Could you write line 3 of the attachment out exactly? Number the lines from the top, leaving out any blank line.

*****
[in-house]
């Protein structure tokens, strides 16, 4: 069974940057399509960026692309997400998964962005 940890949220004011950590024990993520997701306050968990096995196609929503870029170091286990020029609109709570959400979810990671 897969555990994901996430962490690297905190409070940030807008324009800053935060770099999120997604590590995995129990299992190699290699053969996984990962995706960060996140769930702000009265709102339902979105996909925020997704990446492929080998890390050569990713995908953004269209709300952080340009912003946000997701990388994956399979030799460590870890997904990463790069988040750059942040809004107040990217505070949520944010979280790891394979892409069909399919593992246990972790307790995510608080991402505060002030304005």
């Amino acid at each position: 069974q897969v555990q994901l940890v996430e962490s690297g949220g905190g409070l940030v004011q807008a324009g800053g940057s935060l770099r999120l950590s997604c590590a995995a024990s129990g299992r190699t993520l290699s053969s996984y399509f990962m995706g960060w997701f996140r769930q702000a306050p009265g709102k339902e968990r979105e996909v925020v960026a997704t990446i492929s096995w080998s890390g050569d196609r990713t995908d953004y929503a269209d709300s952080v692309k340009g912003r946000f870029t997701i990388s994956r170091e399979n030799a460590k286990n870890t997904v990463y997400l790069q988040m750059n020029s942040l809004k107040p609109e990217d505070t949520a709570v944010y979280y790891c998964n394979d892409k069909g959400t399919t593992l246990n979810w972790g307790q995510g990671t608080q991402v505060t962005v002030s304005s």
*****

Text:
């Amino acid at each position: 069974q897969v555990q994901l940890v996430e962490s690297g949220g905190g409070l940030v004011q807008a324009g800053g940057s935060l770099r999120l950590s997604c590590a995995a024990s129990g299992r190699t993520l290699s053969s996984y399509f990962m995706g960060w997701f996140r769930q702000a306050p009265g709102k339902e968990r979105e996909v925020v960026a997704t990446i492929s096995w080998s890390g050569d196609r990713t995908d953004y929503a269209d709300s952080v692309k340009g912003r946000f870029t997701i990388s994956r170091e399979n030799a460590k286990n870890t997904v990463y997400l790069q988040m750059n020029s942040l809004k107040p609109e990217d505070t949520a709570v944010y979280y790891c998964n394979d892409k069909g959400t399919t593992l246990n979810w972790g307790q995510g990671t608080q991402v505060t962005v002030s304005s």